A. Iterations to Solve for the Gmax Case

As explained above, Zin1 is affected by output matching design, and Zout is affected by input matching design. Therefore we need some iteration to determine Ls. Since Zin2 is affected by Zo, which is unknown yet, we need an initial guess for Zo to find the 1st Ls value. As shown in Figure 4, an initial guess for ZoL = Zo//(1/sCL) is given as 200/gm2, which is shown to be large enough for all possible situations in the procedure, to solve for Zin2 by (2). We note that the initial guess is much larger than that for the resistive load case, which is due to the larger magnitude of the output node impedance.

The impedance seen at the gate of M1 is equal to Zin1, which is derived in (3). By setting the real part of Zin1 Re(Zin1) equal to Rsi for input impedance matching, we can find Ls. However this equation Re(Zin1) = Rsi is too complicated to get the solution directly with the other present design variables values given, and therefore Ls is solicited numerically within the lower and upper boundaries of 0.1 nH and 20 nH. We use the bisection method for this purpose.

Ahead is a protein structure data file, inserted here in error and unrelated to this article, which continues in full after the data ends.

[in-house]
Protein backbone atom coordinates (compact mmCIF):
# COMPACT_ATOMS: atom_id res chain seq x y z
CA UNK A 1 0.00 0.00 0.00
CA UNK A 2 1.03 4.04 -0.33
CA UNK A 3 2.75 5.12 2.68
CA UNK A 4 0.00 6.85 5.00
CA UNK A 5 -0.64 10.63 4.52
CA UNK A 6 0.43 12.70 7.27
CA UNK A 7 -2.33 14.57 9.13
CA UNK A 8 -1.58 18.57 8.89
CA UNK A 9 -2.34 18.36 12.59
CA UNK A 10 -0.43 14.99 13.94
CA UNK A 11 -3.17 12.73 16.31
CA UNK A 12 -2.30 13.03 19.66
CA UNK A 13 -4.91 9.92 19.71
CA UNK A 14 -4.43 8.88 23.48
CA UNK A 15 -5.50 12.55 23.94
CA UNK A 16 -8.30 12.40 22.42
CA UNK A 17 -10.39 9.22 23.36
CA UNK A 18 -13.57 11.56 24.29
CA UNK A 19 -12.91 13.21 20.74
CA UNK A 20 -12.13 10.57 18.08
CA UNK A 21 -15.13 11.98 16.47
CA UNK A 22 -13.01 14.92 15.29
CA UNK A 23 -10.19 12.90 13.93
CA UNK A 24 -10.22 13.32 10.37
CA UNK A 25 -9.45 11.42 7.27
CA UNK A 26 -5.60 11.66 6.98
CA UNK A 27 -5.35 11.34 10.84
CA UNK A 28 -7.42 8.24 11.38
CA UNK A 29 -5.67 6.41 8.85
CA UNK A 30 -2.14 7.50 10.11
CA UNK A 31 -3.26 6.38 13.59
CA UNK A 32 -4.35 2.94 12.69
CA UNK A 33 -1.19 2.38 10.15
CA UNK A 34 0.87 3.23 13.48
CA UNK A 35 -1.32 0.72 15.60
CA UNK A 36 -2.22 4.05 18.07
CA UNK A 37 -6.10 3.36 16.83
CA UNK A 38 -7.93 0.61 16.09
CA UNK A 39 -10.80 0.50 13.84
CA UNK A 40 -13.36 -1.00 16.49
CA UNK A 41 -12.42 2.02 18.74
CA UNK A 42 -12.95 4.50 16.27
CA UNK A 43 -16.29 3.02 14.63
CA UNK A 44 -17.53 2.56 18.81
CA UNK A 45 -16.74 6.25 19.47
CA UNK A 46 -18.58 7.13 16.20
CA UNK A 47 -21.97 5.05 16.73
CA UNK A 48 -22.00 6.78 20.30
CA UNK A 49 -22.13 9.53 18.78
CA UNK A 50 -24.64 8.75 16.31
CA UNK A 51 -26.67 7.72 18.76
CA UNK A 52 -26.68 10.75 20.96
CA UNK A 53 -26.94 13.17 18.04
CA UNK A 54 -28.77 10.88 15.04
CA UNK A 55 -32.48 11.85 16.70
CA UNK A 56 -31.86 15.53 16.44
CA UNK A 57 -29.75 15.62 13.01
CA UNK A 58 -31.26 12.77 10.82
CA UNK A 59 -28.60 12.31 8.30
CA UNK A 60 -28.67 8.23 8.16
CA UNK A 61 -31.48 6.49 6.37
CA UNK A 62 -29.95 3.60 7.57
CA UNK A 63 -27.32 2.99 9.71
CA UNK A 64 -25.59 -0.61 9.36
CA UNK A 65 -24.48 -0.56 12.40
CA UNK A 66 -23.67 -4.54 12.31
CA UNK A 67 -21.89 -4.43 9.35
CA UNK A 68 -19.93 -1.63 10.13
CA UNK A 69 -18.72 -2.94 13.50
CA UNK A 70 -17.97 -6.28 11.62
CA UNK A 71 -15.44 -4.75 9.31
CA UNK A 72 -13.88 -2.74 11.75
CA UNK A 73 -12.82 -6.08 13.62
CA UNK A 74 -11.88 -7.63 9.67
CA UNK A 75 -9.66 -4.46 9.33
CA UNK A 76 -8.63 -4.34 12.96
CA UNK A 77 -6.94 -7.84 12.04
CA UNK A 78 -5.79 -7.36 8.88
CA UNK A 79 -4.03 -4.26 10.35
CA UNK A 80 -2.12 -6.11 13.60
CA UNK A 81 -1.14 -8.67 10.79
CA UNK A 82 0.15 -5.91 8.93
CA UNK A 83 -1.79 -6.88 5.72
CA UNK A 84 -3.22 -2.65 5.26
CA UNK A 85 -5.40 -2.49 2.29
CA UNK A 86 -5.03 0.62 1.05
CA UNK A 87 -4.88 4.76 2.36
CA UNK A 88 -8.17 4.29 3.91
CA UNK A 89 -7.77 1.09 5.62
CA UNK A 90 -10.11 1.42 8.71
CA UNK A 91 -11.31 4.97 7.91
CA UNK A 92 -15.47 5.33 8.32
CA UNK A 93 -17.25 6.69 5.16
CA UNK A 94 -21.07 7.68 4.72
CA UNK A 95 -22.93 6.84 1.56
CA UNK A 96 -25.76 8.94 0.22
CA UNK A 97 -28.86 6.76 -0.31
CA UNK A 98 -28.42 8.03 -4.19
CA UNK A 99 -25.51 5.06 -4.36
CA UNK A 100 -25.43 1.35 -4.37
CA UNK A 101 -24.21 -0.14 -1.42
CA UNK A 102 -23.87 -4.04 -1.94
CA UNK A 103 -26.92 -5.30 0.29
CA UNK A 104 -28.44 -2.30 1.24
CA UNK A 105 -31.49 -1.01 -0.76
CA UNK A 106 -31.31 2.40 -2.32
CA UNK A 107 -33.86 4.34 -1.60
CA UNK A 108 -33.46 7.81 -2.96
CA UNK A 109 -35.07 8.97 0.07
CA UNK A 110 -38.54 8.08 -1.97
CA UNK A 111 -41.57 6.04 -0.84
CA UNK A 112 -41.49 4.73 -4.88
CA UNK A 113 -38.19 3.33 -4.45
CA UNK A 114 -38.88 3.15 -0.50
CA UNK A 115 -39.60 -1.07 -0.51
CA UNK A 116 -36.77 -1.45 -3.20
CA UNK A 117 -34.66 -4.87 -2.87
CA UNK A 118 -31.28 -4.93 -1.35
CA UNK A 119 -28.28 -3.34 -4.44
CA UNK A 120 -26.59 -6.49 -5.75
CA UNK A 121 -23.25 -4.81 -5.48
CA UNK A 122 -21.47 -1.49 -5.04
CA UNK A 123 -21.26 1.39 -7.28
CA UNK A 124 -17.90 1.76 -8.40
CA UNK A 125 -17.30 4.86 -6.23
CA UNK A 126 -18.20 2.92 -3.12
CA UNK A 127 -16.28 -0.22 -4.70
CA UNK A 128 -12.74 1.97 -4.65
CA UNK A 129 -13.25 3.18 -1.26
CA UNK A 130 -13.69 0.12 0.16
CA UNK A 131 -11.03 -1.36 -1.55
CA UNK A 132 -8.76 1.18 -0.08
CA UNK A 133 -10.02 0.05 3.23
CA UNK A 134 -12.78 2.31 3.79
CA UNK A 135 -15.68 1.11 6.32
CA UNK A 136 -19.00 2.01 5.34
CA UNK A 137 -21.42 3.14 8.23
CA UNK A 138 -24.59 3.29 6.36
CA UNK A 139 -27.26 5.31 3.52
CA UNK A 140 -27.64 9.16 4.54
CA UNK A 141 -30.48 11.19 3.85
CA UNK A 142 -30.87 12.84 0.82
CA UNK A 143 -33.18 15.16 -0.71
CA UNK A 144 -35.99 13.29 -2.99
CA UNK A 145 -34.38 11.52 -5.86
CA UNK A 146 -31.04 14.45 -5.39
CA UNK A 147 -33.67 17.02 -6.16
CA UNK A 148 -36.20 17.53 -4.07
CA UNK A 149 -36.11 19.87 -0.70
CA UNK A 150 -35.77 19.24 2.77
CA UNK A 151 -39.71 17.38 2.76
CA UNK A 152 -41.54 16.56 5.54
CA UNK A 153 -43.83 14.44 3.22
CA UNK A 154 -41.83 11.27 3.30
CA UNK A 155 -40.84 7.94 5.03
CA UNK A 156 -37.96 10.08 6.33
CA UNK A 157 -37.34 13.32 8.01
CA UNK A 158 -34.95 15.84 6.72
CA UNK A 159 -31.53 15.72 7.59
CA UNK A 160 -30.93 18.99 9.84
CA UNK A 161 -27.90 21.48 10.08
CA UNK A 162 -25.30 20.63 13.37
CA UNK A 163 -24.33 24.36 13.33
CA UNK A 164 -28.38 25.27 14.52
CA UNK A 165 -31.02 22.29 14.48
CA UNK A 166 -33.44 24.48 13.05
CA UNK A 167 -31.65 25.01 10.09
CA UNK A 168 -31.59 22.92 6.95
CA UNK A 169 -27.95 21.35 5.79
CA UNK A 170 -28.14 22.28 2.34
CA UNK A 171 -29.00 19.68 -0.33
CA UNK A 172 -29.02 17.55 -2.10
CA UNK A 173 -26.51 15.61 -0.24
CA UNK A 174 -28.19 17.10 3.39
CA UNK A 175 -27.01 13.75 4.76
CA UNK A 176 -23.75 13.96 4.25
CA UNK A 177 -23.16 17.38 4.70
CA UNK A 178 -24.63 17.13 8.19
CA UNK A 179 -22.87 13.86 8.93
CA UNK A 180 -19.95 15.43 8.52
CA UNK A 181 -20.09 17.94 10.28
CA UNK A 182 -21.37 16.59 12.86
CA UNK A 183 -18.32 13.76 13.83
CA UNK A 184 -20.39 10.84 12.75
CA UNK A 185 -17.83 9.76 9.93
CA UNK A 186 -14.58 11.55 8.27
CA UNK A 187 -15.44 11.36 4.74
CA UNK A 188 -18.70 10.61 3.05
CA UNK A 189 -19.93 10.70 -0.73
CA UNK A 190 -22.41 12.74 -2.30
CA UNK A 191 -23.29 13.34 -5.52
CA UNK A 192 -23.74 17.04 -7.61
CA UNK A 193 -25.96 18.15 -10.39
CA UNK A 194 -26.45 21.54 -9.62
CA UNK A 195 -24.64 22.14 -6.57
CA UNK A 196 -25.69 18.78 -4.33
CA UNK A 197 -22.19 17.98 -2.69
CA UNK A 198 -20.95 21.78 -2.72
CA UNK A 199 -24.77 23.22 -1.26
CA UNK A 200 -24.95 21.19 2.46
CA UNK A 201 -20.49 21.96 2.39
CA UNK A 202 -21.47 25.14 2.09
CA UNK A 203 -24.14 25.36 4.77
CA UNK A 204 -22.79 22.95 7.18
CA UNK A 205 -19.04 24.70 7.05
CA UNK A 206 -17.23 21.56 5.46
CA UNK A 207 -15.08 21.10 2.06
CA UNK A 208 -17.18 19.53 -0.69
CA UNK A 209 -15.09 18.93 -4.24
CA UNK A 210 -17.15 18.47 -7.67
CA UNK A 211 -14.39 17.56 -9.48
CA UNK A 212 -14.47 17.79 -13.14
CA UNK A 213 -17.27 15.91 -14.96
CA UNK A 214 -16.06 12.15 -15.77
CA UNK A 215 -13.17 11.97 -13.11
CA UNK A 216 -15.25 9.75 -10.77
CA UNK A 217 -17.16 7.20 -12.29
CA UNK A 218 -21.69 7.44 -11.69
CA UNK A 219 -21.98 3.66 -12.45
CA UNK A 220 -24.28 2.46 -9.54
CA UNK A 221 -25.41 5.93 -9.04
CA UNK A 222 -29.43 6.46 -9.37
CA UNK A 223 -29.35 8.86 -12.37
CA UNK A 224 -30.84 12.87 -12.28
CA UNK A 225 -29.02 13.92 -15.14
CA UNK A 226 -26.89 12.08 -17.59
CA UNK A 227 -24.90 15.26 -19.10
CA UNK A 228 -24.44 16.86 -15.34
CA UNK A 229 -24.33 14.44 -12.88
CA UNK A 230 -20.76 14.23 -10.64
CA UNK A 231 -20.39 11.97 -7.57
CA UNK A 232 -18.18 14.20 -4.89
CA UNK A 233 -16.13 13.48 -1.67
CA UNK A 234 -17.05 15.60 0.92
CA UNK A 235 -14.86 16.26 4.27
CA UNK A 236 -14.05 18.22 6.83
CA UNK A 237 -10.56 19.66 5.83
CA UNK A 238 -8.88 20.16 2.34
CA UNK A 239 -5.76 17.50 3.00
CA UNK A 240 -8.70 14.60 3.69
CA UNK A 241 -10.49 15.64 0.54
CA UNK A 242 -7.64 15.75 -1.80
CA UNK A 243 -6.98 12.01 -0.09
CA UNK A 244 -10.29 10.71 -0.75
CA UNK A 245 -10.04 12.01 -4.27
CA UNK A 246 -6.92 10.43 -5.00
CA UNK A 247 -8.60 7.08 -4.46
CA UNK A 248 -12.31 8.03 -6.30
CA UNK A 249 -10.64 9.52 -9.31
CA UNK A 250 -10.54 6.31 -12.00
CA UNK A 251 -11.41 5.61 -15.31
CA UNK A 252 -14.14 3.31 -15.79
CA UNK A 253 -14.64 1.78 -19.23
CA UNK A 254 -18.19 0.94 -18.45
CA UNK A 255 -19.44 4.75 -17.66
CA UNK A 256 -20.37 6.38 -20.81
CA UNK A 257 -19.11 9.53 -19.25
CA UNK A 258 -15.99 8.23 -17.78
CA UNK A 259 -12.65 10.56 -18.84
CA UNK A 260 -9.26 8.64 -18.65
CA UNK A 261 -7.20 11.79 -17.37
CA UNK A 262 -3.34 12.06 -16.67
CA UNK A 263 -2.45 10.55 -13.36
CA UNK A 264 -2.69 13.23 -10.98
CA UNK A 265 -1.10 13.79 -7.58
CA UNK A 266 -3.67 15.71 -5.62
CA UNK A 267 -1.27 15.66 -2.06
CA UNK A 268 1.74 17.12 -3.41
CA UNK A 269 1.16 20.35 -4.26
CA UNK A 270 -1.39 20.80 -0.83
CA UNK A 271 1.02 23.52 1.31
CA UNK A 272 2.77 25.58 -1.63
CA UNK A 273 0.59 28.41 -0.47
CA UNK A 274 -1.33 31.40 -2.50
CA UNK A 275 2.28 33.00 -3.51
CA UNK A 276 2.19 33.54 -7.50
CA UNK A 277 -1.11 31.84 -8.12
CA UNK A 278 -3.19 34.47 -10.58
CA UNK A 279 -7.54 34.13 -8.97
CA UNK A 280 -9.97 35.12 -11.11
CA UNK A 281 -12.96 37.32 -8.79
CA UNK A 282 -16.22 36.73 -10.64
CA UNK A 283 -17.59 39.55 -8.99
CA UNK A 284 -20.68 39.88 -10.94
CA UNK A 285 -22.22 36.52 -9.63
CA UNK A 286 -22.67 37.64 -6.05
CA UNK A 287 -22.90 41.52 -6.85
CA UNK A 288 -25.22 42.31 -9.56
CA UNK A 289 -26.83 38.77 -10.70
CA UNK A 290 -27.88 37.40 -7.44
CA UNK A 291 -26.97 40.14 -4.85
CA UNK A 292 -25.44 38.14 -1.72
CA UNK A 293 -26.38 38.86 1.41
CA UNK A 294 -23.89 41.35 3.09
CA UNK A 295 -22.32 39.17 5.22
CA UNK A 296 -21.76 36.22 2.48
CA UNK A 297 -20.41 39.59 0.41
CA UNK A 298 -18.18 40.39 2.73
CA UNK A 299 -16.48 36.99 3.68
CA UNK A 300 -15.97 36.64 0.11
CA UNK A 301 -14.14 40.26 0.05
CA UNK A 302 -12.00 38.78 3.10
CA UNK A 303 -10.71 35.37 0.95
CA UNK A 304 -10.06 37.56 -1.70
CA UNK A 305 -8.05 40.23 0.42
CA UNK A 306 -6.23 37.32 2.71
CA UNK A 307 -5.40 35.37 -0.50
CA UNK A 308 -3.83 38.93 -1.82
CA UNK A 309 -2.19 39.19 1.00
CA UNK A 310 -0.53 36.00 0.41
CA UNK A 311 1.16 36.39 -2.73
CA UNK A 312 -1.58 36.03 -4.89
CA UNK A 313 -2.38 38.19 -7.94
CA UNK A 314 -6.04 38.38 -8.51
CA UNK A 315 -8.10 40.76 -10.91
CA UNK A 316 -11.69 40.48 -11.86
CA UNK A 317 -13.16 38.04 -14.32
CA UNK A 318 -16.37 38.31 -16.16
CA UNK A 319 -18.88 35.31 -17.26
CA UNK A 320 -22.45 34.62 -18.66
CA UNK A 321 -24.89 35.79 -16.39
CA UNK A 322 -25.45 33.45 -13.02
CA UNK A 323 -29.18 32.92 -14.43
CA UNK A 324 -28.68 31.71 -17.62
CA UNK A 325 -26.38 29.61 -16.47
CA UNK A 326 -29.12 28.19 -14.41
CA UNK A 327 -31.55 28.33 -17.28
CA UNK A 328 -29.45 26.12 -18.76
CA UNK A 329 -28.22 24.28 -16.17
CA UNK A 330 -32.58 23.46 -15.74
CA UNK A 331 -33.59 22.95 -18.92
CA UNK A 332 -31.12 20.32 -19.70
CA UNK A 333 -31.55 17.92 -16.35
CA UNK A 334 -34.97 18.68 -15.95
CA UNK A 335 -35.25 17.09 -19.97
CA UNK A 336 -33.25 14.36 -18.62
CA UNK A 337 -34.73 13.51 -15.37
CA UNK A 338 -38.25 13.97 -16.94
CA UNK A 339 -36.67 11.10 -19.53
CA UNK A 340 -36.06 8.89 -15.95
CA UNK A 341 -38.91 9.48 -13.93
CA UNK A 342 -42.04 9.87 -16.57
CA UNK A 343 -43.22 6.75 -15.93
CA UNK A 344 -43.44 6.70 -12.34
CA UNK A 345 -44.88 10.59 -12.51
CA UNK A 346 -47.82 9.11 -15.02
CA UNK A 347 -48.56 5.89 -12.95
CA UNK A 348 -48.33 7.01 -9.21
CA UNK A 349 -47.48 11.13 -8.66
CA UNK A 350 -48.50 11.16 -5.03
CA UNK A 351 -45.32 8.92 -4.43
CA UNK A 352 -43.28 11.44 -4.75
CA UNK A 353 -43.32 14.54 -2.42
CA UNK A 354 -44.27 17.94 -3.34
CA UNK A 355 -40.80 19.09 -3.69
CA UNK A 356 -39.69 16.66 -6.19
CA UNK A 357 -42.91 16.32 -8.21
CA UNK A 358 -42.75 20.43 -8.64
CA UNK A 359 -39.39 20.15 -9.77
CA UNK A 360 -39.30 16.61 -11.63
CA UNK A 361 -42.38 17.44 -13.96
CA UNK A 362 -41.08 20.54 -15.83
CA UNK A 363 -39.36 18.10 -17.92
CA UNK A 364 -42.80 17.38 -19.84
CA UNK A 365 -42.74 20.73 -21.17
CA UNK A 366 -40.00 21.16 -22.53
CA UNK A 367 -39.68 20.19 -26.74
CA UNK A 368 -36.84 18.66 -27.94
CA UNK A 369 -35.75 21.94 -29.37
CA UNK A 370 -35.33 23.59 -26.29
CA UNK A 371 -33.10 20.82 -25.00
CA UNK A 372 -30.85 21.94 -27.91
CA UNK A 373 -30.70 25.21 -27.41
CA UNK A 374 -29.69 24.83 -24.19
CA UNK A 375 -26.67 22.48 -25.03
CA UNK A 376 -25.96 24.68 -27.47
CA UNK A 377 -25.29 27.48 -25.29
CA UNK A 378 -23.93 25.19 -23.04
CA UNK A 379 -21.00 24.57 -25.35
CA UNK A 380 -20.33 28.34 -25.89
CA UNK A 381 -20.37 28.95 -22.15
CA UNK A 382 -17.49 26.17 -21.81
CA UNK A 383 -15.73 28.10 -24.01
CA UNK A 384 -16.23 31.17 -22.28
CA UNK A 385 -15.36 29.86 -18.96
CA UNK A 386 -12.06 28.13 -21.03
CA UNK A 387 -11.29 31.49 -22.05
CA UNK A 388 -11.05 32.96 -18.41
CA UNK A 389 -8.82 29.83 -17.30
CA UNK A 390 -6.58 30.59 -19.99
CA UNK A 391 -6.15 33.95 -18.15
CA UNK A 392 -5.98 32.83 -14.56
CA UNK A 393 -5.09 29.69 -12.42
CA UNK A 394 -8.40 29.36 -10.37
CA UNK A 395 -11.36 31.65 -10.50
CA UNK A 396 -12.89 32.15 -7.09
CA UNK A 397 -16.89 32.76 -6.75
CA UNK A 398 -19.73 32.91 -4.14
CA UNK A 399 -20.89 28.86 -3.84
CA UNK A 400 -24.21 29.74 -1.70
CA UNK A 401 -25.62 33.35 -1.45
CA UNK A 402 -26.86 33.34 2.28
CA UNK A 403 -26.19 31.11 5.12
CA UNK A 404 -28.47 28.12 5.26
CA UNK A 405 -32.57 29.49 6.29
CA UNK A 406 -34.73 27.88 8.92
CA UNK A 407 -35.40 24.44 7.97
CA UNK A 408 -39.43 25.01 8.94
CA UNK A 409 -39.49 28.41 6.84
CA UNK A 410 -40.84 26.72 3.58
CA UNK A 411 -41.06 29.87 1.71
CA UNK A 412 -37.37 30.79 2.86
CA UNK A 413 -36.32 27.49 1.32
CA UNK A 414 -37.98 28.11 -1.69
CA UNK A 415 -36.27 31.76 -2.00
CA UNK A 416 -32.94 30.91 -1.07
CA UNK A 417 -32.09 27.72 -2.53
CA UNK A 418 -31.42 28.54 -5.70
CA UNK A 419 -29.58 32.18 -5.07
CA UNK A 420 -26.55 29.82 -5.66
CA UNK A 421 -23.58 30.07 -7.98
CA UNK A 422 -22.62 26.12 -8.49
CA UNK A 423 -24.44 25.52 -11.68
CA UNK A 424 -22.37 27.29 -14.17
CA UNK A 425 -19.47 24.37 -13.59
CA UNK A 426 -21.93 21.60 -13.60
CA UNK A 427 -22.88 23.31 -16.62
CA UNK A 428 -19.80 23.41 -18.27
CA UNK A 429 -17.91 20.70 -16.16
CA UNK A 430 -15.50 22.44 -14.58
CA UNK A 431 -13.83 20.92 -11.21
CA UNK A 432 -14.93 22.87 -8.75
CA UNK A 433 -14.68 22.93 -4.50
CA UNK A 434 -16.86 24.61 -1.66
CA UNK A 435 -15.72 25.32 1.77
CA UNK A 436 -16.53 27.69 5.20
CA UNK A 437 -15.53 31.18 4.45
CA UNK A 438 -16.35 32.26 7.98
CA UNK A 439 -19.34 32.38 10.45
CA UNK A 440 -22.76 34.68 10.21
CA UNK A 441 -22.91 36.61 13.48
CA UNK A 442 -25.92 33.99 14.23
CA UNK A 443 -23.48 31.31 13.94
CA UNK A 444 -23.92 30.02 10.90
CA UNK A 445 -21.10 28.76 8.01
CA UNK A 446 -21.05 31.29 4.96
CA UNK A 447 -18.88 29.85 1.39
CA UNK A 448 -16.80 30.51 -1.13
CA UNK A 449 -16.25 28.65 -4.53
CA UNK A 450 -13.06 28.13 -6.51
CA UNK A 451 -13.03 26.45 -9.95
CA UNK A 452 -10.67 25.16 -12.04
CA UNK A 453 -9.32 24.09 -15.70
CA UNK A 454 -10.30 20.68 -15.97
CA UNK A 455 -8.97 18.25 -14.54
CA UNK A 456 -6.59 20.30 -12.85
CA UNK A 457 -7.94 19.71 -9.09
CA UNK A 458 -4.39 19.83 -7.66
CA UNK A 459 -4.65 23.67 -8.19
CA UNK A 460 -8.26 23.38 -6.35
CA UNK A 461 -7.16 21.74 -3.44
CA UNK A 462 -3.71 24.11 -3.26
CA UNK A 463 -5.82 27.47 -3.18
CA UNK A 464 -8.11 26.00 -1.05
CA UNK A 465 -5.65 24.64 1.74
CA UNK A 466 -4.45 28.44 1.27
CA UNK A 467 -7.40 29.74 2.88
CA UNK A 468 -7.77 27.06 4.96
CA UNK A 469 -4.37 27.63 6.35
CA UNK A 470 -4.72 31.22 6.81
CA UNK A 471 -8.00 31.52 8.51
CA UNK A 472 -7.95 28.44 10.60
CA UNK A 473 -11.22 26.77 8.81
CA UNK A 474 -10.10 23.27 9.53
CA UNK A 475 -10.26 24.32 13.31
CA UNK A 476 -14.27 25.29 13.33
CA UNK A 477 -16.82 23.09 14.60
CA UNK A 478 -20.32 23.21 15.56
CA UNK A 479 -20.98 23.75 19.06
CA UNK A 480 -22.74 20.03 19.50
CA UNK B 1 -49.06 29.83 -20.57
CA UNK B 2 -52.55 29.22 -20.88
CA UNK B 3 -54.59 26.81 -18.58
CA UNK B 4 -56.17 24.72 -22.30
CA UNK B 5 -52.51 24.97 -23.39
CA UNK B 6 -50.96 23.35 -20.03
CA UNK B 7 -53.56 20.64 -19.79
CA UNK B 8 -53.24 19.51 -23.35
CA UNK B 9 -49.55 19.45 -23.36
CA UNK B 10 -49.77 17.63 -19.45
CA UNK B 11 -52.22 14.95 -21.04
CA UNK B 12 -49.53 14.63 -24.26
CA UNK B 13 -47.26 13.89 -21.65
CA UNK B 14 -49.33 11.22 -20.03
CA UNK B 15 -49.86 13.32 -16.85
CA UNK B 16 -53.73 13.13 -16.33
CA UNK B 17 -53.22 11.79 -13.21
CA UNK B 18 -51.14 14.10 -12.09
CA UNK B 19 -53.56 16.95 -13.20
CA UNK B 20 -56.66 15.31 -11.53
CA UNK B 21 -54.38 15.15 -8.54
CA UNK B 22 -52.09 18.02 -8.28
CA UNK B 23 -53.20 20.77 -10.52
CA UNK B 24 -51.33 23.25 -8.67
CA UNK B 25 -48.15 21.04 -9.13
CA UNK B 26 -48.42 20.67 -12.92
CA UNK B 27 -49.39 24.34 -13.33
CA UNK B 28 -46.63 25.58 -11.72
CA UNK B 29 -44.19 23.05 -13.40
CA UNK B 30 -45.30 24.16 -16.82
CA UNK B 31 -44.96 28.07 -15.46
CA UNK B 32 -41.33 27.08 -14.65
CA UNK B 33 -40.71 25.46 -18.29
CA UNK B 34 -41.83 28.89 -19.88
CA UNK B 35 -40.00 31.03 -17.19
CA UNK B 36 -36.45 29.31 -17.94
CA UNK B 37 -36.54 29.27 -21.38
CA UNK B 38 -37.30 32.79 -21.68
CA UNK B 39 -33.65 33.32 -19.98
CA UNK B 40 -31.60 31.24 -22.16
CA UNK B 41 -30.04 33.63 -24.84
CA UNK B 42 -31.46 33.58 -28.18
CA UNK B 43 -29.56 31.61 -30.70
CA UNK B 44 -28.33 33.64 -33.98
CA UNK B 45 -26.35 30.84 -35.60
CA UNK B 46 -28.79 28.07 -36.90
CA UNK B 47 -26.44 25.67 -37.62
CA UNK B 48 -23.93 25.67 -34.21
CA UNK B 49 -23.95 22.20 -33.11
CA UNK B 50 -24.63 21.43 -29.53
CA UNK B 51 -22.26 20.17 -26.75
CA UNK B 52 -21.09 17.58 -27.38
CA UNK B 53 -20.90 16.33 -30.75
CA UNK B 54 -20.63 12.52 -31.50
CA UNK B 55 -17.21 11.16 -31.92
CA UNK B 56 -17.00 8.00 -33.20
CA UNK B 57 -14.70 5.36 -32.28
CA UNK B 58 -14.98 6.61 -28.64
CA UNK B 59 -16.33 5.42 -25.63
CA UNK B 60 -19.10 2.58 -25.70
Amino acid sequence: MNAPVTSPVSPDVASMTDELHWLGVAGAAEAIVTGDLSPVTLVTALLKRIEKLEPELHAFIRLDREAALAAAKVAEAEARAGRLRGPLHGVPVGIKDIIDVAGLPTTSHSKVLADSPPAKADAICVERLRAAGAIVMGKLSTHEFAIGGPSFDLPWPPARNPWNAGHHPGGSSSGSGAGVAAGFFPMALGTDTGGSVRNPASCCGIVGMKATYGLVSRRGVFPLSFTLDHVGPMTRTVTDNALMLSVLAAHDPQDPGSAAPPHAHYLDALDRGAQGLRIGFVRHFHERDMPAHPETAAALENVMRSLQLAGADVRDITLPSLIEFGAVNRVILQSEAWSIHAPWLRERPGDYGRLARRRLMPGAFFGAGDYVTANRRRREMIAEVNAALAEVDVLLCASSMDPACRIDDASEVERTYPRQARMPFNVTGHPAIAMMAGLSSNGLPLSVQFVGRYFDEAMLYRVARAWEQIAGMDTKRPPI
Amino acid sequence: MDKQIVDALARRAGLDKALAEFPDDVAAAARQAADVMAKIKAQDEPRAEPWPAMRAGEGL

The next procedure is to calculate Lg and Ci, which nullify the imaginary part of Zin1 Im(Zin1) in Figure 2. Zin1 is usually capacitive to give a negative value for Im(Zin1), and therefore Lg can be calculated using the equation Im(Zin1) − 1/(ωCi) + ωLg = 0, where Ci is simply a large dc blocking capacitor. We first calculate Lg1, which nullifies Im(Zin1) using Im(Zin1) + ωLg1 = 0. Although Ci is larger the better, considering the layout size, 1/(ωCi) = ωLg1/10 is used to determine Ci. Lg is then recalculated using Im(Zin1) − 1/(ωCi) + ωLg = 0.

Depending on to the operating frequency and the desired gain, Zin1 may happen to be inductive, or this situation can happen in the middle of the iterations. For this case, a nominal single bond wire inductance of 1 nH is assumed for Lg and Im(Zin1) − 1/ωCi + ωLg = 0 is used to calculate the required Ci value.

In the next procedure, the design variable L1 should be determined, which gives rise to a maximum gain.

The total admittance YY at the output (vo) node in Figure 2 is equal to Yout1 + 1/(sL1) + sCt. By recognizing a maximum voltage output is obtained at the output resonance condition, the required L1 value is the one which gives rise to a zero imaginary value of YY. This ends up with the L1 expression as

. (19)

Now the 1st set of the design variable values are ready to update ZoL and the remaining iterations are performed to find the final design variable values for the Gmax case. It was found that the iteration number for this loop should be larger than 10.